The Death of the Mile-High Club
Speaker's Corner: Rolf Potts says it's official: Planes have become flying buses, and air travel is no longer sexy
07.25.07 | 11:45 AM ET
I want to take this opportunity to declare that the Mile-High Club is, for all practical purposes, defunct. Much like the practice of phrenology or the fad for goldfish swallowing, the notion of having sex on commercial airplanes is no longer worthy of serious consideration.
Before I get inundated with angry e-mails accusing me of being a prude, let me be clear about one thing: This is not about sex. For die-hard Mile-High Club practitioners, I’m sure there’s still nothing more arousing than the heady scent of disinfectant and sewage as you wedge yourself against a paper towel dispenser to consummate your passion with the person you love (or as many Mile-High Club tales seem to imply, with the person you met at the boarding gate).
In reality, the death of the Mile-High Club is tied to the decline of the commercial air travel experience in general. Back in the late ‘60s, when the advent of the Boeing 737 began to make jet travel affordable for the masses, I’m sure everything about the experience of flight was somewhat of a thrill. Nearly four decades later, however, a couple generations of travelers have known nothing but air travel for long journeys. We’re still flying in those same 737s (and comparable aircraft), yet the level of comfort and service has actually declined: Security lines are longer, seating schemes are more cramped, in-flight snack services are disappearing, and—in a startling development—some aircraft manufacturers have reportedly considered maximizing passenger capacity by installing standing-room seating, wherein you are strapped, like a mental patient, to a padded backboard during takeoff.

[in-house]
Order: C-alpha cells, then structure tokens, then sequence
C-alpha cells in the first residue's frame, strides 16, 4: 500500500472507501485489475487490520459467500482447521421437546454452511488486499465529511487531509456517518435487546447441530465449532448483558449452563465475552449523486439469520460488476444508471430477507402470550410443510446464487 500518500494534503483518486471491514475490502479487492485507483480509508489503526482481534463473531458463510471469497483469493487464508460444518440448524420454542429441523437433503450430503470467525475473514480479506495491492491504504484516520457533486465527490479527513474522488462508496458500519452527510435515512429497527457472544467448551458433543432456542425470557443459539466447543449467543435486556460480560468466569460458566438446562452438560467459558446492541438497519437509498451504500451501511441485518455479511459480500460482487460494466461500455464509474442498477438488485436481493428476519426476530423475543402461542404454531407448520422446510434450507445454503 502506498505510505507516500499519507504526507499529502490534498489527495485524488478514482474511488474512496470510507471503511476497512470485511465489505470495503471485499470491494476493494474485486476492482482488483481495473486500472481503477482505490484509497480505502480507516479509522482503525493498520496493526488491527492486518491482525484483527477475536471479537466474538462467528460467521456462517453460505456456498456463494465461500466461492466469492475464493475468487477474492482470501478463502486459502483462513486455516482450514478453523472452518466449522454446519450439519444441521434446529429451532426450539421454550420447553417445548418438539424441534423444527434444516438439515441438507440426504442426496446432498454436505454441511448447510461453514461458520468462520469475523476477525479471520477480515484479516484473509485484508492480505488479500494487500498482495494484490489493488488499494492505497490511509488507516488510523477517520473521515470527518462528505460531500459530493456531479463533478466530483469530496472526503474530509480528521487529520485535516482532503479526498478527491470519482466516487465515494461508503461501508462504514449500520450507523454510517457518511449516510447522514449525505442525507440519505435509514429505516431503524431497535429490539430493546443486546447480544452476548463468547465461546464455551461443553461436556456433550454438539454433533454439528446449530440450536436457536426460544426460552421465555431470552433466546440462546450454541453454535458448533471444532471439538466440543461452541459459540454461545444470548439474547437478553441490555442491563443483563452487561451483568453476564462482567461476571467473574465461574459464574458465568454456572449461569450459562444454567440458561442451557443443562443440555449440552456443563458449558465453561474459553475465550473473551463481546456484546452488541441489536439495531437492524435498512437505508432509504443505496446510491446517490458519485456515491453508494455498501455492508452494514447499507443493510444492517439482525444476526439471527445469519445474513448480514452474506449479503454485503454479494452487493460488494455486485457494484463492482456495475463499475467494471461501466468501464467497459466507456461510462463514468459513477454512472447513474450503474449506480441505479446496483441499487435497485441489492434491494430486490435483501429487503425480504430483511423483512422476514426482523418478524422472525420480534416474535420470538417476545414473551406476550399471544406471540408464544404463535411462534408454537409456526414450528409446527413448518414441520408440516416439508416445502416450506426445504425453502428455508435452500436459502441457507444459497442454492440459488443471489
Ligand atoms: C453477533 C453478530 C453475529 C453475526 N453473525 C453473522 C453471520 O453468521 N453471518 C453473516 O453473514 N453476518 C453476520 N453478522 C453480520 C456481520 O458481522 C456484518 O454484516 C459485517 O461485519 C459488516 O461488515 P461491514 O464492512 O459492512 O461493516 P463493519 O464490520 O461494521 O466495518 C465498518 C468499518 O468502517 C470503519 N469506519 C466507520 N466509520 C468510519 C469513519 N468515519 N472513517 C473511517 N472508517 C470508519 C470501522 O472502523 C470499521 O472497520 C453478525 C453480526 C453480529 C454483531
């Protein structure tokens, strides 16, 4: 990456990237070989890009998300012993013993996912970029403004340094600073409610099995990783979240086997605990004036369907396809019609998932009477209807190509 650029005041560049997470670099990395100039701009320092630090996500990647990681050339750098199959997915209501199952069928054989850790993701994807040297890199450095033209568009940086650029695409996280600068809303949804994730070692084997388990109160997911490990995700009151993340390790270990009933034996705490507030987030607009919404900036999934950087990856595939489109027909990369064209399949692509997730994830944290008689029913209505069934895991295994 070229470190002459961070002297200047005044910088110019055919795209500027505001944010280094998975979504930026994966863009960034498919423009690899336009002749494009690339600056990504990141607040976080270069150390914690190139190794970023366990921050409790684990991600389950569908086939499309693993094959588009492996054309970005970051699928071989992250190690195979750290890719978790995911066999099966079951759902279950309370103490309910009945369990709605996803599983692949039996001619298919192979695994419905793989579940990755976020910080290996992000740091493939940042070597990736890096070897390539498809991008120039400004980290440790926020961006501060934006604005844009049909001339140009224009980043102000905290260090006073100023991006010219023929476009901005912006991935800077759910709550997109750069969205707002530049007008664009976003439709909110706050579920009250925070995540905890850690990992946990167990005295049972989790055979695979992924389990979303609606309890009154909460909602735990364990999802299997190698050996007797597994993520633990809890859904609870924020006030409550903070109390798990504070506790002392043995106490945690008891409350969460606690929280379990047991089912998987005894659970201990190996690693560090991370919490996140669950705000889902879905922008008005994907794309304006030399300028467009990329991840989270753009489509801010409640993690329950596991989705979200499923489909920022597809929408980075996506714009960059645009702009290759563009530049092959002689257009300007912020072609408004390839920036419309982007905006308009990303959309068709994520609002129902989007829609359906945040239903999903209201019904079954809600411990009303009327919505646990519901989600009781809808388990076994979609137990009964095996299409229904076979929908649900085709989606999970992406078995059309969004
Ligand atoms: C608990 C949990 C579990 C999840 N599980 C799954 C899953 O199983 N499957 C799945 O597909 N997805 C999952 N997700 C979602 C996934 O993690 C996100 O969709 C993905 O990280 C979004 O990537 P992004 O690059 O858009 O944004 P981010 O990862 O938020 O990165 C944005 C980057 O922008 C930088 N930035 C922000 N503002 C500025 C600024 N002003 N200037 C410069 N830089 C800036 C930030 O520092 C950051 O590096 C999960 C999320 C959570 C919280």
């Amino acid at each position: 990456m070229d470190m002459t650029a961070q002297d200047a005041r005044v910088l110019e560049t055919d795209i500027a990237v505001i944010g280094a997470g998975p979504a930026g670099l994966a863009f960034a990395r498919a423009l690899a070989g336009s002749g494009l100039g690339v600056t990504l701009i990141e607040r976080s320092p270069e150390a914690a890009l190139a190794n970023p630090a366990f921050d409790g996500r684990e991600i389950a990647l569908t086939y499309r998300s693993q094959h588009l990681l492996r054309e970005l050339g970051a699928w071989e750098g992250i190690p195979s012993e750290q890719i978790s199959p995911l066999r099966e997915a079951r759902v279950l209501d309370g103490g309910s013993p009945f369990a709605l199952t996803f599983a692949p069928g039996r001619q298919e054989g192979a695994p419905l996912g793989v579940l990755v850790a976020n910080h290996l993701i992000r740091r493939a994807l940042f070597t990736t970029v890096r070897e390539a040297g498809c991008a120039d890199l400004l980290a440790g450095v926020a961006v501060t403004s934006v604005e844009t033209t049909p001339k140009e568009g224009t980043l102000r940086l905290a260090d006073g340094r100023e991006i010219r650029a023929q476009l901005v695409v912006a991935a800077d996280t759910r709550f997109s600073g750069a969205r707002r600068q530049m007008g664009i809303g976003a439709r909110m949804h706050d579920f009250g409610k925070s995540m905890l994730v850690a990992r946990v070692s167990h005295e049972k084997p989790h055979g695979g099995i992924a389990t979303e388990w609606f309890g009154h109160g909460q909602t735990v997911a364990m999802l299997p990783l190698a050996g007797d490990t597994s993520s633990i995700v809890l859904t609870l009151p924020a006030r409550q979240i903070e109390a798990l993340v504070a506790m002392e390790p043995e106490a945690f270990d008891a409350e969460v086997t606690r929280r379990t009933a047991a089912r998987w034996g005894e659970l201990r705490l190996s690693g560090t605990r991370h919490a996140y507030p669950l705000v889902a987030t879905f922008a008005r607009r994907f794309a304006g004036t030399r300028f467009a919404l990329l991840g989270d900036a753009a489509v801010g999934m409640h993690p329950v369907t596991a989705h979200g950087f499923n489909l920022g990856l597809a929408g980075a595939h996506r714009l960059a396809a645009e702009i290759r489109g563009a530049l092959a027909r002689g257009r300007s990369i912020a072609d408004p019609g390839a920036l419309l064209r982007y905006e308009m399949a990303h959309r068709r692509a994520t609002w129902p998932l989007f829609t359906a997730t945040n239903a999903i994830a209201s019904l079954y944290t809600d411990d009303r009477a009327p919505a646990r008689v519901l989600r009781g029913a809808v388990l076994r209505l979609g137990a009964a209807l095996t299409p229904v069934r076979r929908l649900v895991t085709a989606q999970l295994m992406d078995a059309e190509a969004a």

In short, commercial air travel has become hopelessly mundane and unpleasant—and aspiring to have sex on a commercial flight is now as tacky and pointless as aspiring to have sex in a Wal-Mart.
Mile-High Club purists might argue, with some indignation, that the increasing discomfort and impersonality of air travel only heightens the allure of airborne sexual dalliance. This is an interesting argument, but it also happens to be delusional: Just as ogling gourmet hot dog-toasters and solar-powered paddleboats in your in-flight mail-order magazine doesn’t really count as shopping, squeezing into an economy-class lavatory for close-quarter coitus doesn’t truly count as an erotic encounter.
Indeed, regardless of how you try to sugarcoat the flight experience, planes have functionally become flying buses—and the only people who would consider having sex on public buses are invariably on their way home from serving 18-to-24-month prison sentences for crystal-meth possession. In such a setting, it’s far more dignified to just bide your time and disembark before you get your freak on.
Sex aside, the question at the heart of this issue is why, nearly 40 years after it revolutionized transportation, commercial jet travel has become not one iota more convenient or enjoyable.
The answer, quite simply, is that this is my fault.
Odds are, it’s your fault too, if you’re a budget traveler. Like me, you’d rather pay $200 than $800 for a New York-to-Los Angeles flight, regardless of whether or not the snack is free. Like me, you’d rather suffer eight hours of compromised legroom on a Paris flight than suffer an extra $500 on your Visa bill. Like me, you consider air travel a necessary evil required to reach a destination, and you’re not willing to pay extra for what is invariably the least memorable part of your travels.
For this reason, the commercial air travel experience will continue to be somewhat miserable, and the Mile-High Club will languish as a relic of an era when buses traveled only on the ground.